Killington Mountain was the backdrop for a funny reunion last Friday.
Queensbury native Rob Lauricella, now a Vermont resident, texted that he was at Skyeship Gondola, exactly where we had planned to meet.
I decided to mess with him, though, texting back: “Okemo, right?”
Then another: “Be there in 5.”
And I waited.
Not very long, though.
Probably 30 seconds passed and the phone rang.
“Killington!” he said as his first word on speaker phone as fellow Queensbury friend Dan Stewart and I howled out loud, driving just minutes from the parking lot.
Apparently, he had tried to text first and it wouldn’t go through — hence the panicked call.
It was a perfect, funny start to a day that saw the three of us retelling old stories and laughing a lot as we traversed all six Killington peaks on cruisers and steeps, making both quick and wide turns. The sky was mostly blue and the wind also blew, but not obnoxiously so, and it actually created some neat little snow tornadoes Lauricella was recording on his phone.
We rode the new bubble chair, gondolas and high-speed chairs.
We had a great chat with a grizzled Killington ski school veteran who looked a little like a bearded Jack Nicholson and clearly relished the mountain in all seasons. On his way to a lesson after lunch, he oozed Killington with stories of summer mountain biking and winter turns and lessons.
Without much new natural snow, we were pretty impressed with the quality of the surface. Most turns were scratch-free and we enjoyed man-made powder turns in front of blowing guns on a couple of trails. We skied hard and got our legs burning.
For me, the day provided some neat reflection too, spurred by chatting with Lauricella. He essentially switched places with me in life a few years after we met. He left for a remote Vermont town and raised a family there. I left a remote Vermont town for a job and raised a family here.
It was interesting hearing him tell of his kids being bummed at times because of the remoteness of Saxtons River, and I could relate, growing up in Chittenden.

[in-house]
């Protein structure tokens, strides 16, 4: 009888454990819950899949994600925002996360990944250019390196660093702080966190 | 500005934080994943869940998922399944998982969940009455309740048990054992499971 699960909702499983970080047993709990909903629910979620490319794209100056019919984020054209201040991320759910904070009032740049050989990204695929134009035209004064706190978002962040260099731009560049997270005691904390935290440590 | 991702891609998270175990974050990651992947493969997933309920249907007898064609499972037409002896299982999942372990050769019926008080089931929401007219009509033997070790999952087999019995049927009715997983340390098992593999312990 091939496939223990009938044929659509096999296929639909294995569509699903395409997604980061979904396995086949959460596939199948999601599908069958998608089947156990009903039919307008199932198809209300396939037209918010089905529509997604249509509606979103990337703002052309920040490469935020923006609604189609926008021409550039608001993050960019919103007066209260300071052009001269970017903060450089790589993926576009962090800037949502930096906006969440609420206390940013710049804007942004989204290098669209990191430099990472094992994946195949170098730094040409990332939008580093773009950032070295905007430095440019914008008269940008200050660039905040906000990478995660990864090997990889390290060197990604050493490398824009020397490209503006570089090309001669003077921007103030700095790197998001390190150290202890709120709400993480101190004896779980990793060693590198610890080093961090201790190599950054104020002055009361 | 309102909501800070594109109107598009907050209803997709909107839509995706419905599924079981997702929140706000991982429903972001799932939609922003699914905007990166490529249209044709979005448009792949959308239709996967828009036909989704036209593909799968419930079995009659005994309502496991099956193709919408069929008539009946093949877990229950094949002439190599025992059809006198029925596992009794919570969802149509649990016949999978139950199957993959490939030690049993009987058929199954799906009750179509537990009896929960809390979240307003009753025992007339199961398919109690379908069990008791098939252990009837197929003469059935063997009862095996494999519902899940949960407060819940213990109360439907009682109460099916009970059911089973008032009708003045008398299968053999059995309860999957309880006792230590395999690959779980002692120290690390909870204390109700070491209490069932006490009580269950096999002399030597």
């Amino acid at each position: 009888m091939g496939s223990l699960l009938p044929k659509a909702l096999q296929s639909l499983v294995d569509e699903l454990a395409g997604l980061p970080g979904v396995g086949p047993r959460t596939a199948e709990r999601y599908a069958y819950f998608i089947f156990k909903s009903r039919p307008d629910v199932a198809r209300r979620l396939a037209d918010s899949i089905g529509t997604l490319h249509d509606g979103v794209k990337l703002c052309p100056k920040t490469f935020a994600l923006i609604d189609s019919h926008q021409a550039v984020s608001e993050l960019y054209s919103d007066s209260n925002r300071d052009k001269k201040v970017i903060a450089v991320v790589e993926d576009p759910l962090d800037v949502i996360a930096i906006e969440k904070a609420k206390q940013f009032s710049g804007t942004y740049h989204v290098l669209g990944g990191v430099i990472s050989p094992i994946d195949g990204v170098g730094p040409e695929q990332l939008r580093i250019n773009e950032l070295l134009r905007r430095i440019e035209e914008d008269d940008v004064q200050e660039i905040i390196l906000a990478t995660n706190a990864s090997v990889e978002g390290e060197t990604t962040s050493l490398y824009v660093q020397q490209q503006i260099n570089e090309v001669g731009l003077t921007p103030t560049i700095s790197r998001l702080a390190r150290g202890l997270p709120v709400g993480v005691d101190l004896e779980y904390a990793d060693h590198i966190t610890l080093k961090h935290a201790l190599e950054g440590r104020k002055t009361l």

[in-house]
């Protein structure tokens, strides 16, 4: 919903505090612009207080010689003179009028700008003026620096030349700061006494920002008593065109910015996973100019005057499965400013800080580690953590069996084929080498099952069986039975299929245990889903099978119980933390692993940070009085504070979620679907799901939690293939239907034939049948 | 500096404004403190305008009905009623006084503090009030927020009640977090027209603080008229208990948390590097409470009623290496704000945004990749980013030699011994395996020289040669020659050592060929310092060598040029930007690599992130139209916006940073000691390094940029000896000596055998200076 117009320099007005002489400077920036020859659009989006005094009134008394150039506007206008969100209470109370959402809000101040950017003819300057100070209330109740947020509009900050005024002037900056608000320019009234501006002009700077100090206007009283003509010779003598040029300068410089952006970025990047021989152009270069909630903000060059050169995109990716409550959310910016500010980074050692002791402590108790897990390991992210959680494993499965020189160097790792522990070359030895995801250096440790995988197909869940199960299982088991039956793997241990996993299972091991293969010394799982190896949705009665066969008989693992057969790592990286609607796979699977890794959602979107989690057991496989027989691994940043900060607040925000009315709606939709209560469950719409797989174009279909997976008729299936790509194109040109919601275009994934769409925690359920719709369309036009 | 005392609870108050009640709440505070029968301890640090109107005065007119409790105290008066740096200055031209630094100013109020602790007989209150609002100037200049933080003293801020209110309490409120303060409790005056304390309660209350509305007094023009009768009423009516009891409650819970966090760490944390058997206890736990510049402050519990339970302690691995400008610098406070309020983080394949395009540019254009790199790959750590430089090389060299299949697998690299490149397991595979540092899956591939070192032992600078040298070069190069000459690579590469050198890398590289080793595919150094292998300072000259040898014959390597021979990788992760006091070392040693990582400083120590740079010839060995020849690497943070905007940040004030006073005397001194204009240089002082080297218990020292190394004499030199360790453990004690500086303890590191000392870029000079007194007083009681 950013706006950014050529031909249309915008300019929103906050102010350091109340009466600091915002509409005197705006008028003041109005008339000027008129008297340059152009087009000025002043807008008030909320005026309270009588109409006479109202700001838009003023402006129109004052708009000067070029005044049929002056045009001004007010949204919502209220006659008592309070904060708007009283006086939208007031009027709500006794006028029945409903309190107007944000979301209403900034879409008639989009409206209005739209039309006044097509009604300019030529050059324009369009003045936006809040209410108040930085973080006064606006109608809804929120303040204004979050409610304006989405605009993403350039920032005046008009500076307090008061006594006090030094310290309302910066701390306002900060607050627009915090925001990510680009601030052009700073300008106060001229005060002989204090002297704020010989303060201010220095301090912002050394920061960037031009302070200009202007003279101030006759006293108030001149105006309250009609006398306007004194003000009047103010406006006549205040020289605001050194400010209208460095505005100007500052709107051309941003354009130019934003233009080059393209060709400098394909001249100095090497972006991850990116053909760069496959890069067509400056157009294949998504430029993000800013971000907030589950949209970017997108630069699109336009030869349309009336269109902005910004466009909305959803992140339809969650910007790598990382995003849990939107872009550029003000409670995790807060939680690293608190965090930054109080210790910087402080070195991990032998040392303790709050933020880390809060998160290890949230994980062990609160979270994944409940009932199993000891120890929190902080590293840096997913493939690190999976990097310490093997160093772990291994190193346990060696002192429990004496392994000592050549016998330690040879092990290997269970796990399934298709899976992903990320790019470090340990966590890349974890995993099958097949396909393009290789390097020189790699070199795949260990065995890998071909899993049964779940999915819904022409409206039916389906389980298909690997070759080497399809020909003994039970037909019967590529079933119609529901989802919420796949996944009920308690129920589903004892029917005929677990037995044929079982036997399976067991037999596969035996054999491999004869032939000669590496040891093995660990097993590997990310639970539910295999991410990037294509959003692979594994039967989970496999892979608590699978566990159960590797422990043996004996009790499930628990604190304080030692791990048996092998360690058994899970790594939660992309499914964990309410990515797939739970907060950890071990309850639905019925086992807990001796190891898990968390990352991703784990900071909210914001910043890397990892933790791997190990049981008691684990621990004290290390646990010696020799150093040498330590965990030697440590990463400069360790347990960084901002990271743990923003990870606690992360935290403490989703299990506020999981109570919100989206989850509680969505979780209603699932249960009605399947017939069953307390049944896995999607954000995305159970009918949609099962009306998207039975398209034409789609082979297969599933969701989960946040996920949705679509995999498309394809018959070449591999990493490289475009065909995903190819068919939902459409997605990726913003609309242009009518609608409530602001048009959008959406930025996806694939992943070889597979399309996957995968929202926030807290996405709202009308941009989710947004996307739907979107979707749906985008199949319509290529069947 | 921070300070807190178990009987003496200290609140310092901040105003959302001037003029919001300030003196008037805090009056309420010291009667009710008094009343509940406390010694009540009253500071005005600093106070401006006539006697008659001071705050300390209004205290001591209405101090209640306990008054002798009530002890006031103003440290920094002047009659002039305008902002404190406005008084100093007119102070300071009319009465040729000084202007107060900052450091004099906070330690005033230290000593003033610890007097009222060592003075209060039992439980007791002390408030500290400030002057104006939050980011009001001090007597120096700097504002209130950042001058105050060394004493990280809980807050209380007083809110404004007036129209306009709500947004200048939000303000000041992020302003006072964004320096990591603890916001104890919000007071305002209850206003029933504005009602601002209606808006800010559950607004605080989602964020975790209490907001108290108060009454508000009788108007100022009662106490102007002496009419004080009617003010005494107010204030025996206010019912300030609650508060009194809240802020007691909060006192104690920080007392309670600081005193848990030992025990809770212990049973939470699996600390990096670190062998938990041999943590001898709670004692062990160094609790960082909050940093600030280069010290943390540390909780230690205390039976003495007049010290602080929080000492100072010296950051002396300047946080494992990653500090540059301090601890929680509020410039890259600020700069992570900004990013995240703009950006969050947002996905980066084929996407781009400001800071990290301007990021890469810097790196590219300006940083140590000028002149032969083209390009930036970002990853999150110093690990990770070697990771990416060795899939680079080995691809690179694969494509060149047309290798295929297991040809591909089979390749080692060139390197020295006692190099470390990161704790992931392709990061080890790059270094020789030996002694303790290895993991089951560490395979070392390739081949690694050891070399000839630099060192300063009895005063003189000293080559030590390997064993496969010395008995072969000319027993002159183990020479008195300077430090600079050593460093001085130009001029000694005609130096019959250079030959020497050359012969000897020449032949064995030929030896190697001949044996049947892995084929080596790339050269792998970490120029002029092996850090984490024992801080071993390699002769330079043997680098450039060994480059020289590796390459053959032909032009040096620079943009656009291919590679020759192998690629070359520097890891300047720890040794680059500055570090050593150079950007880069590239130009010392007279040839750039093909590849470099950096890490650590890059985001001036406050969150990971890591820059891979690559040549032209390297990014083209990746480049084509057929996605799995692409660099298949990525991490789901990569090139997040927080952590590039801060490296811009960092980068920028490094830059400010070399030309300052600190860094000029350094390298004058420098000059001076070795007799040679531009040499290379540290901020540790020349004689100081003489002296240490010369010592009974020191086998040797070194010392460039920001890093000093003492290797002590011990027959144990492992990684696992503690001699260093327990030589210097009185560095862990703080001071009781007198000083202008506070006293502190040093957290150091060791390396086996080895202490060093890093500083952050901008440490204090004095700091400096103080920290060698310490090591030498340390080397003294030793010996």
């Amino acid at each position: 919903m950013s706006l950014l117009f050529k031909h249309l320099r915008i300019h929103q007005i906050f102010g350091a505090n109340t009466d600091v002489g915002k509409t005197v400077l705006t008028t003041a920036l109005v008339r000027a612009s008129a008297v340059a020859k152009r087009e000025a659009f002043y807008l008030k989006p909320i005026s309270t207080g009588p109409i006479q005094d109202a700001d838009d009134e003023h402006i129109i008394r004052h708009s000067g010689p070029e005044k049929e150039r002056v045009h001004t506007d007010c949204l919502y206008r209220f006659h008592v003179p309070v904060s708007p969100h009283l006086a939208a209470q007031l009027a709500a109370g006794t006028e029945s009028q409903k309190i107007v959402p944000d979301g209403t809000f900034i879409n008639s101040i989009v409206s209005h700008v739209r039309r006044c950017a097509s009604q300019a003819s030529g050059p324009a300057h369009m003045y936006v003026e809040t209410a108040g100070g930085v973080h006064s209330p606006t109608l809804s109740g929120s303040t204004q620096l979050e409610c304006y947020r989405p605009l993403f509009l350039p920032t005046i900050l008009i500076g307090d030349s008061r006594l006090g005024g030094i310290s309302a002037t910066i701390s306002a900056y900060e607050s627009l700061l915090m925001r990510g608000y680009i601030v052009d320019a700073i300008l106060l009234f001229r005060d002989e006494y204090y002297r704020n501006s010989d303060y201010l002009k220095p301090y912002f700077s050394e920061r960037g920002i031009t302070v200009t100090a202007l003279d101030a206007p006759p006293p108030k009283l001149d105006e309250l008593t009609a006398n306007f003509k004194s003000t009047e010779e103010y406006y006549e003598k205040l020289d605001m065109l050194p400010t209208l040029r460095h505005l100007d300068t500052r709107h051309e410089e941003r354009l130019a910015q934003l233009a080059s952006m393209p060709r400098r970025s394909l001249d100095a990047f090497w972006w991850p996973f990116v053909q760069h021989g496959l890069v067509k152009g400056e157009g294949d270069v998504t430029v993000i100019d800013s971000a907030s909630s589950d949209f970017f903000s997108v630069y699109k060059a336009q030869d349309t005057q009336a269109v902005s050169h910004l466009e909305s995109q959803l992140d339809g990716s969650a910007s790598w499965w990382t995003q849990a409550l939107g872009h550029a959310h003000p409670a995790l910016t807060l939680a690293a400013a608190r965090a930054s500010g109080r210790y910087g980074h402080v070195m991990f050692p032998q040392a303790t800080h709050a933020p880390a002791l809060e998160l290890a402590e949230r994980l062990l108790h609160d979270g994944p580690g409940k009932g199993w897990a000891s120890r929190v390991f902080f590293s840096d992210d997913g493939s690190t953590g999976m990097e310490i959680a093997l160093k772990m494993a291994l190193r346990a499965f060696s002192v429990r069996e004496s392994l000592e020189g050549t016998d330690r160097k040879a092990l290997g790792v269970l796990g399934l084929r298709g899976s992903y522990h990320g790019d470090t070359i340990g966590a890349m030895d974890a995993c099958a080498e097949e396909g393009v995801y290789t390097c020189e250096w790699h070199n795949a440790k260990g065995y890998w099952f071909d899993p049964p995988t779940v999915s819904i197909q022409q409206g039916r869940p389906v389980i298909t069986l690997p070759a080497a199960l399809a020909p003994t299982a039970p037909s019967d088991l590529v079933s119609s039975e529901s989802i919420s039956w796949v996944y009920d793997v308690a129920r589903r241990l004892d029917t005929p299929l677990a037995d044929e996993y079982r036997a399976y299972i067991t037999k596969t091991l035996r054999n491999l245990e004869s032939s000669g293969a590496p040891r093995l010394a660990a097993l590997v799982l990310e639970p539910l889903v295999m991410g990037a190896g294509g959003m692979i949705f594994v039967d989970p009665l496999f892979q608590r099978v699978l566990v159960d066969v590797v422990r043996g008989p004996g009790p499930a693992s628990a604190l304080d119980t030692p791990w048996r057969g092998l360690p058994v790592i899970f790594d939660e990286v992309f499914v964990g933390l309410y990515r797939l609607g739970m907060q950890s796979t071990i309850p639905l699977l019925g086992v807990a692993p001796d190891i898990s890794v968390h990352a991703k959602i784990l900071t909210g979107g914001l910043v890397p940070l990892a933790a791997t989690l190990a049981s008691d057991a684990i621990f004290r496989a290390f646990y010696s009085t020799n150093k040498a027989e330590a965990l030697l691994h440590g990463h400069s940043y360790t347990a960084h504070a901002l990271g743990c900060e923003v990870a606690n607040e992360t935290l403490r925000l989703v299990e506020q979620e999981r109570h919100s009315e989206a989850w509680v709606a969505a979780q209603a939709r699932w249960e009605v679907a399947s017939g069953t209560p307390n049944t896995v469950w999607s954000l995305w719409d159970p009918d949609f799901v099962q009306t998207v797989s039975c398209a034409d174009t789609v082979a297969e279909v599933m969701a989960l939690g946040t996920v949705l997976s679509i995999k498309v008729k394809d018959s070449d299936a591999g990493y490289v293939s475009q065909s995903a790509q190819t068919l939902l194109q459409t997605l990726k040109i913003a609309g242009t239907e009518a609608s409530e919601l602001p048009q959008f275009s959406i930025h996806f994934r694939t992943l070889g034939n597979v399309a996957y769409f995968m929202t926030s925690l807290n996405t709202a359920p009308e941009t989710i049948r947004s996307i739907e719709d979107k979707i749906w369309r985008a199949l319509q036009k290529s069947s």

I reflected about Killington too and how 40-ish years ago a school bus hauled us Barstow Elementary students 15 miles to ski at noon every Friday in the winter, which spurred on a love for this sport that’s even stronger now.
I reflected about longtime friends like Rob, too. You know the ones; friends who you can go years without seeing and immediately step into a laugh-filled conversation like it had never stopped.
At lunchtime, I got reminded of his meticulous-planning nature too, evidenced by the tiny film canister-sized Tupperware container that held sliced pickles for his turkey sandwich (putting them on the sandwich ahead of time makes the bun soggy by the time you eat it, he informed me).
He reminded me of his need to plan out his meals to avoid getting “hangry” too, like when we just hit the sunny, soft side of the resort and he started dropping hints that his Tupperware-filled backpack was back at Bear Mountain.
“I’m glad you had that snack,” he said to me with a laugh on Monday of the Kind Bar I gave him to tide him over three days earlier.
He said he was talking to his wife after returning from skiing and was saying the same stuff I was thinking, that it’s neat to have friends who can pick right up like “we’d seen each other the day before.”
It’s also neat when these cool human reunions and reflections can include carving turns at a really impressive mountain that left our legs weary and spirits full.
Killington Communications Director Courtney DiFiore on Wednesday said if we were impressed Friday, it’s even better now.
Killington is now offering skiing on 101 of 155 trails — seven more than when we were there, and she said the snow was supposed to continue all day Wednesday.
DiFiore said she believes the selling point of Killington is its terrain for all abilities in several areas and its ability to handle large crowds.
“I’m always surprised how quickly I get on lifts and how many runs I can do, even on weekends,” she said. “We’re able to spread out with multiple lifts.”
Before hanging up with Lauricella on Monday after an interview full of laughs and more stories, I told him to send me some pictures he took and ones I took of him on his phone.
That was about 11:50 a.m.
You’ll love this.
He said he would send them, “but I’m going to eat lunch first,” accompanied by a thumbs-up sign.
I’m trying to get him back to his Queensbury homeland to ski the revamped West Mountain, reminisce, laugh and hear more stories — while making turns.